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Carrots are a good source of beta-carotene, which is a precursor of vitamin A. But to get the full health benefits of this superfood, you want an active enzyme to produce this vitamin.
Studies with mice and humans reveal the conversion of beta-carotene to vitamin A reduces”bad” cholesterol in the blood. Therefore, beta-carotene can help protect against atherosclerosis development, which leads to the accumulation of cholesterol and fats in our arteries.
Amengual and his colleagues conducted two studies to further understand the consequences of beta-carotene on cardiovascular health. They confirmed its importance, but identified a crucial step in the process.
Beta-carotene converts to vitamin A with the support of an enzyme called beta-carotene oxygenase 1 (BCO1). A genetic variation determines if you have a more or less active version of BCO1. People with a less active receptor may need other sources for vitamin A in their diet, Amengual says.
The first study, published in the Journal of Nutrition, analyzed blood and DNA samples from 767 healthy young adults aged 18 to 25. As expected the researchers found a correlation between BCO1 activity and bad cholesterol level.
In the human study, we saw that cholesterol was higher in people who do not produce much vitamin A. To know if that observation has an effect in the long run, we would have to wait 70 years to see if they develop cardiovascular. In real life, that is not doable. That’s why we use animals for certain studies, so we can speed up the process.”
Jaume Amengual, Assistant Professor of Personalized Nutrition, Department of Food Science and Human Nutrition, University of Illinois
“People who had a genetic variant associated with making the enzyme BCO1 more active had lower cholesterol in their blood. This was our initial observation,” Amengual notes.
“The main findings of the mice research reproduce what we found in people. We saw that when we provide beta-carotene to mice, they have lower cholesterol levels. These mice develop smaller atherosclerosis lesions, or plaques, in their arteries. This means that mice fed beta-carotene are more protected against atherosclerosis than those fed a diet with this bioactive compound,” Amengual states.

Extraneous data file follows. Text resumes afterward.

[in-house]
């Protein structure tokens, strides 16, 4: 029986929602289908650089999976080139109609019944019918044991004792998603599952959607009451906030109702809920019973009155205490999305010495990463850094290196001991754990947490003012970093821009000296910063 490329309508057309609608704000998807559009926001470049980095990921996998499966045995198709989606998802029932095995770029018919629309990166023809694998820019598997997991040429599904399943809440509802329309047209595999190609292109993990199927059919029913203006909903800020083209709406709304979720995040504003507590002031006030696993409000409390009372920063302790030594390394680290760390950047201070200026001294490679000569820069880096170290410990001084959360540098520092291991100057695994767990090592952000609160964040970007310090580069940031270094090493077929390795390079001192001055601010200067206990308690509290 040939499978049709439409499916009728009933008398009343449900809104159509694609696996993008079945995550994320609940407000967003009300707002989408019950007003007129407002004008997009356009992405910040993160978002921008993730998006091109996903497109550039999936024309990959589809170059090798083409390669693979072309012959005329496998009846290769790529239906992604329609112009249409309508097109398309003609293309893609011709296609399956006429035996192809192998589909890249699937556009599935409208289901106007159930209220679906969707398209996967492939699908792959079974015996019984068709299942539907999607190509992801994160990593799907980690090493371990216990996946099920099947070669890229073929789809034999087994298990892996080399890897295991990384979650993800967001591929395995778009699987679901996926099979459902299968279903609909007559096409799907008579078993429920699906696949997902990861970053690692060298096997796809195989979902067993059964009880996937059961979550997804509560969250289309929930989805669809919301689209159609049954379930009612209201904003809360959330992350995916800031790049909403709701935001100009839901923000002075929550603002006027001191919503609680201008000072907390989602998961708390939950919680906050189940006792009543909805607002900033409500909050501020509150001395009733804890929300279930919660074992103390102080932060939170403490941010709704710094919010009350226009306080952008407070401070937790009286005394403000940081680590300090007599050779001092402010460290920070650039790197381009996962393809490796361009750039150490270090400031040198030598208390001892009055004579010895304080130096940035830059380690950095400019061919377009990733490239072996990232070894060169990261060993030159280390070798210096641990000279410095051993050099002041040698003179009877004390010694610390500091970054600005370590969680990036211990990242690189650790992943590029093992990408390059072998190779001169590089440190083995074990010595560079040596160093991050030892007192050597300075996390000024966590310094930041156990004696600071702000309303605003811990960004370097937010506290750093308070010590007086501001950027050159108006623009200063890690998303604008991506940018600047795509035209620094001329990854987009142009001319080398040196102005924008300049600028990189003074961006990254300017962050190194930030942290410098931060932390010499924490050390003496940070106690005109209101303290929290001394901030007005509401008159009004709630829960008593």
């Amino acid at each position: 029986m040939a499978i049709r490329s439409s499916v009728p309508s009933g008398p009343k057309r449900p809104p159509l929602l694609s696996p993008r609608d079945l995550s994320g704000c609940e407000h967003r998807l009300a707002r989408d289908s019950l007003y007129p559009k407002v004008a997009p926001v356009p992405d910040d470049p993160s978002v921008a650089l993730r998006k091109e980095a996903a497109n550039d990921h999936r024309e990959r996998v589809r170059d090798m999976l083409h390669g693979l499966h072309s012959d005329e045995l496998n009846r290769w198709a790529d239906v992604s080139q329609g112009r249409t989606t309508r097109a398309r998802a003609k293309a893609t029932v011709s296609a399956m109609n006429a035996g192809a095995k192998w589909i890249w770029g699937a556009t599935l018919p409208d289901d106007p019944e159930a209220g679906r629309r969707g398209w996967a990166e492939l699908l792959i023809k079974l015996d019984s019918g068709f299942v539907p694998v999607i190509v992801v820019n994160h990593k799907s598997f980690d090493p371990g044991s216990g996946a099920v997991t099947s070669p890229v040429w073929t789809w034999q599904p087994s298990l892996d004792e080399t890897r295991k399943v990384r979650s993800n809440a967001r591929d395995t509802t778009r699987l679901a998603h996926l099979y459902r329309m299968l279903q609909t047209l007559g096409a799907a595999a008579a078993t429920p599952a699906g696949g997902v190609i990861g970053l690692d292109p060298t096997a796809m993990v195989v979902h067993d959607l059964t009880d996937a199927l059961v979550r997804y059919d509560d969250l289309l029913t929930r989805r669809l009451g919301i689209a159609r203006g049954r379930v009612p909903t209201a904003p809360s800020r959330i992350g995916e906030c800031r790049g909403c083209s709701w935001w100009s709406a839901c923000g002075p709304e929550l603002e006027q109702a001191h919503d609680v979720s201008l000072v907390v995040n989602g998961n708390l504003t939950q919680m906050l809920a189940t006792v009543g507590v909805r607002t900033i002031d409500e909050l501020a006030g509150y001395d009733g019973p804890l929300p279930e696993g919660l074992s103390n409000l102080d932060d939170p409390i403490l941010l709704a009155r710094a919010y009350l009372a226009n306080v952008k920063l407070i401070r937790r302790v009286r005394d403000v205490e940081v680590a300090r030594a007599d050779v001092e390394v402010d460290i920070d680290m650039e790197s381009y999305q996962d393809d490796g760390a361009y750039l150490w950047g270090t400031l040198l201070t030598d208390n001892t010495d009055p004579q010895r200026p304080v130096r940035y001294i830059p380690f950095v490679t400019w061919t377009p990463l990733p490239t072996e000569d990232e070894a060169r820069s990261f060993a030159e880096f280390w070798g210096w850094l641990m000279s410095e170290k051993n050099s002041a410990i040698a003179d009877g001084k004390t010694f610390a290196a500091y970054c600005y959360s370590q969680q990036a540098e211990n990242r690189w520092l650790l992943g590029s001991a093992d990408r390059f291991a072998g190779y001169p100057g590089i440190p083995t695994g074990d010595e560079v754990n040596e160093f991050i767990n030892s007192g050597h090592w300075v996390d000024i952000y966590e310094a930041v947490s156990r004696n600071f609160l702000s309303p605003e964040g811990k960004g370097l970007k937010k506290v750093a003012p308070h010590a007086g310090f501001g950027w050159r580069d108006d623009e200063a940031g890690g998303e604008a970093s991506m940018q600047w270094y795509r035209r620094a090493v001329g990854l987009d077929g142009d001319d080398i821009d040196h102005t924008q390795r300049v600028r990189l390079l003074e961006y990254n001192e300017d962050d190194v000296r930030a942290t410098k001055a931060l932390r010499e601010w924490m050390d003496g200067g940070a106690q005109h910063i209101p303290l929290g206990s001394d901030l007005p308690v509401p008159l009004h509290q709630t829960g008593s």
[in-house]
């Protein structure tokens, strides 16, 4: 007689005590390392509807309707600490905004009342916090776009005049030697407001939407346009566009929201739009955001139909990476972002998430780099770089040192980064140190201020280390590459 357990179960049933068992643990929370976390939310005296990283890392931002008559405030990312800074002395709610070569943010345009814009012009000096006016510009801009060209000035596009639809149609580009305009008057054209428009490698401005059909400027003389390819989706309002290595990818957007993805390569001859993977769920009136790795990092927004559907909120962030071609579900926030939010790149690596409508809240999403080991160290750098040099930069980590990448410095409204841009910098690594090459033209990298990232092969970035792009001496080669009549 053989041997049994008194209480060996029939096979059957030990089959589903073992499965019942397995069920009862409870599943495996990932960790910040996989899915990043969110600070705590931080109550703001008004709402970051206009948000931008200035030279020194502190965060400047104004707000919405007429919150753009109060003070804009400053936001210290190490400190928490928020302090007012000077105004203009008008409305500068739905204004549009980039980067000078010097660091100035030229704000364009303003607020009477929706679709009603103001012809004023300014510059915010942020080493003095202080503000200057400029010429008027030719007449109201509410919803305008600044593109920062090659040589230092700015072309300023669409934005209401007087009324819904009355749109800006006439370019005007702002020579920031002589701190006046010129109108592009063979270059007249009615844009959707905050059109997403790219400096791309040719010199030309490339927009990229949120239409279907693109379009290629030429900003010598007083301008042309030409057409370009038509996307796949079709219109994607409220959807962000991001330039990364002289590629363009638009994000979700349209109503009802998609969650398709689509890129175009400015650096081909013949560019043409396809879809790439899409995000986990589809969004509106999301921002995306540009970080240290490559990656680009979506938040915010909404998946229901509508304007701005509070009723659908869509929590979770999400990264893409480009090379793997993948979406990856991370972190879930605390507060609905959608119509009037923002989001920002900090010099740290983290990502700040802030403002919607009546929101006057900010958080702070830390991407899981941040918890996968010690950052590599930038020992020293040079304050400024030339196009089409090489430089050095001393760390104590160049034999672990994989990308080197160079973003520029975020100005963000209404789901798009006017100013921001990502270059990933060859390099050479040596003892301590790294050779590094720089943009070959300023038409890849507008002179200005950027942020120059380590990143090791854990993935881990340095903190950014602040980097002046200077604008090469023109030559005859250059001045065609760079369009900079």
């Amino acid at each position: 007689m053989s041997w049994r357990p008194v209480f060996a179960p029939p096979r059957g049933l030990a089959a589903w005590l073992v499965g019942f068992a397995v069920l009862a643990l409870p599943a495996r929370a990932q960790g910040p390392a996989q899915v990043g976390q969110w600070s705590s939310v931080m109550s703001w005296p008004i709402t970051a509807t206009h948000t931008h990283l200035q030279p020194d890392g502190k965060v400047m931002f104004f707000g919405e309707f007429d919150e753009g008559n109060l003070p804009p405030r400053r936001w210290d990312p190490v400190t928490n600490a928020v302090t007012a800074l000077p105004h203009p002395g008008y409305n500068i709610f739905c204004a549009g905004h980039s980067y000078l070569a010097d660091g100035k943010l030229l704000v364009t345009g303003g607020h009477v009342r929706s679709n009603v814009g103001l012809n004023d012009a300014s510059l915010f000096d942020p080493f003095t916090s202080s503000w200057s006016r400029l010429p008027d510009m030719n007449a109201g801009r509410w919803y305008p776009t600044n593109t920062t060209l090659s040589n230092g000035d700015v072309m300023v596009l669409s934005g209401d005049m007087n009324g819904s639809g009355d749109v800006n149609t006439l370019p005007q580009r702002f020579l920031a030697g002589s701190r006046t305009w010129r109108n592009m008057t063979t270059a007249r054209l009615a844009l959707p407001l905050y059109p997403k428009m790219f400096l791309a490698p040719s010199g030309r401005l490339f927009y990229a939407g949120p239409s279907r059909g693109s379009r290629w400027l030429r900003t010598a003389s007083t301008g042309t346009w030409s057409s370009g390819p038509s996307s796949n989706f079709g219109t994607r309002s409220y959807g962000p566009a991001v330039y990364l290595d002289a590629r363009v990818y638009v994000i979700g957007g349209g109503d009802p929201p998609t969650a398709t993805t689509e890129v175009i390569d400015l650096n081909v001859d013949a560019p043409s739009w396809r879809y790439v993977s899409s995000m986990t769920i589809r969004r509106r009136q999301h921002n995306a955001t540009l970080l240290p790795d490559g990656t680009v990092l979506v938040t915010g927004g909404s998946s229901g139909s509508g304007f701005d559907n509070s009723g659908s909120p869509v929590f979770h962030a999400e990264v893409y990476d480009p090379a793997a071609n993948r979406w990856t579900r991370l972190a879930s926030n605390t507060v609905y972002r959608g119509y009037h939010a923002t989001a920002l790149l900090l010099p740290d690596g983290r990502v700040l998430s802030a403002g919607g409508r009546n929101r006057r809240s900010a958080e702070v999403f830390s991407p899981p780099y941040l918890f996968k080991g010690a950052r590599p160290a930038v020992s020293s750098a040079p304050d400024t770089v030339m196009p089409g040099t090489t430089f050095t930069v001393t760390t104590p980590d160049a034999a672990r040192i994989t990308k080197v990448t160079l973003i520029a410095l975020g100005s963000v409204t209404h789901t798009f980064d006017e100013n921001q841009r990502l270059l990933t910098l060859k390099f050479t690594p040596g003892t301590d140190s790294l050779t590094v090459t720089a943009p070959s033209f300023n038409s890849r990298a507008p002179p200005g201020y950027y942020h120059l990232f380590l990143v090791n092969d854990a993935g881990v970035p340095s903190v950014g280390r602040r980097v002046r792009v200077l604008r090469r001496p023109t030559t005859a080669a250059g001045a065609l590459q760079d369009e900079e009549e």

In the second study, the researchers also investigated the biochemical pathways of those processes, determining where in the body the effect occurs.
“We narrow it down to the liver as the organ in charge of producing and secreting lipoproteins into the blood, including those lipoproteins known as bad cholesterol. We observed that in mice with elevated levels of vitamin A, the secretion of lipids to the bloodstream slows down,” Amengual notes.
Understanding how the BCO1 enzyme relates to cholesterol has important implications. Typically, high beta-carotene levels in the blood are associated with health benefits. But it could also be an indicator of a less active BCO1 enzyme that is not converting the beta-carotene we eat into vitamin A.
Up to 50% of the population have the less-active variant of the enzyme, Amengual notes. That means that the body is slower at producing vitamin A from a plant source, and they could want to find this nutrient directly from an animal source such as milk, or cheese, for example.
University of Illinois College of Agricultural, Consumer and Environmental Sciences
Zhou, F., et al. (2020) β-Carotene conversion to vitamin A delays atherosclerosis progression by decreasing hepatic lipid secretion in mice. Journal of Lipid Research. doi.org/10.1194/jlr.RA120001066.